Every other Democratic candidate is at least partially relying on their success in debates to encourage supporters to donate to their campaign. Prior to the Democratic debate in Las Vegas on Feb. 19, Warren announced that she was trying to raise $7 million by the Nevada caucuses on Feb. 22. Her success in the debate helped raise enough money for her campaign to continue.


Bloomberg did not do well in the Feb. 19 debate, but he has enough money that it doesn’t matter. Every candidate came after him for his wealth and how out of touch he is with the American people. The problem with billionaires buying their way through elections isn’t just the unfair advantage, but that billionaires generally do not understand the issues and needs of the working class.

Sanders said it best at the debate, stating, “Maybe it’s time for the working class in this country to get a little bit of power in Washington, rather than your billionaire campaign.” Billionaires can do everything wrong in a campaign and still stay. Billionaires can buy their way out of their mistakes, never being held accountable because it is true that if you have enough money, your mistakes tend to disappear. 

However, if a candidate like Warren was accused of hiding tax returns, implementing racist policies and harassing women the way Bloomberg was, their campaign would be over. 

The reason it’s important to acknowledge that billionaires have so much power in elections is because we don’t want to be fooled into thinking that people like Bloomberg are in the race because people genuinely support him. Without his money, where would he be? 

Katrina Leibee can be reached at or on Twitter @KatrinaLeibee.

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Katrina Leibee
Katrina Leibee, Editor-in-Chief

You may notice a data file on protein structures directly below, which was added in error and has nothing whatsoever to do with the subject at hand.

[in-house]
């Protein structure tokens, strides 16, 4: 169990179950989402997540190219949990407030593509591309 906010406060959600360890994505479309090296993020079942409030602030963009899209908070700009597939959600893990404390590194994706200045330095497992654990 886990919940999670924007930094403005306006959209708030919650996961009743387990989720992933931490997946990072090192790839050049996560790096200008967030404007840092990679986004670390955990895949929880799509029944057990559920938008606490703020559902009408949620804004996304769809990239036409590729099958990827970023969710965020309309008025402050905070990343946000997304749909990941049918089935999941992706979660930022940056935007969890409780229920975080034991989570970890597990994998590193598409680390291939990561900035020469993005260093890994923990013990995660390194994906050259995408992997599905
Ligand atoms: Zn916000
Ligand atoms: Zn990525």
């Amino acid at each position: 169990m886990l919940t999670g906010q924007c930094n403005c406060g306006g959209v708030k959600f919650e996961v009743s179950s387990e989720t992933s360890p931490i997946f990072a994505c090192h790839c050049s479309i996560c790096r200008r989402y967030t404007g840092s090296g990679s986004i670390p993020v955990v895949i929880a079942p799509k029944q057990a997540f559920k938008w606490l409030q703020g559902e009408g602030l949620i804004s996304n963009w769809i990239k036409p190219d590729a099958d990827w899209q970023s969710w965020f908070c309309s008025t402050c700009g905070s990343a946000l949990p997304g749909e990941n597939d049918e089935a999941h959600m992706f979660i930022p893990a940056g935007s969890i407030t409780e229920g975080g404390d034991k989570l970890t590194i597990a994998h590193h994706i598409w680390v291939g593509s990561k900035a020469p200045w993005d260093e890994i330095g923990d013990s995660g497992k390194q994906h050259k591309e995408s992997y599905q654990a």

Katrina Leibee is serving as The Rocky Mountain Collegian's editor in chief for the 2021-22 academic year. Leibee started at The Collegian during the fall of her freshman year writing for the opinion desk. She then moved up to assistant opinion editor and served as the opinion director for the 2020-21 academic year. Leibee is a journalism and political science double major, but her heart lies in journalism. She enjoys writing, editing and working with a team of people to create the paper more than anything. Ask anyone, Leibee loves her job at The Collegian and believes in the great privilege and opportunity that comes with holding a job like this. The biggest privilege is getting to work with a team of such smart, talented editors, writers, photographers and designers. The most important goal Leibee has for her time as editor in chief is to create change, and she hopes her and her staff will break the status quo for how The Collegian has previously done things and for what a college newspaper can be. From creating a desk dedicated entirely to cannabis coverage to transitioning the paper into an alt-weekly, Leibee hopes she can push the boundaries of The Collegian and make it a better paper for its readers and its staff. Leibee is not one to accept a broken system, sit comfortably inside the limits or repeat the words, "That's the way we've always done things." She is a forward thinker with a knack for leadership, and she has put together the best staff imaginable to bring The Collegian to new heights.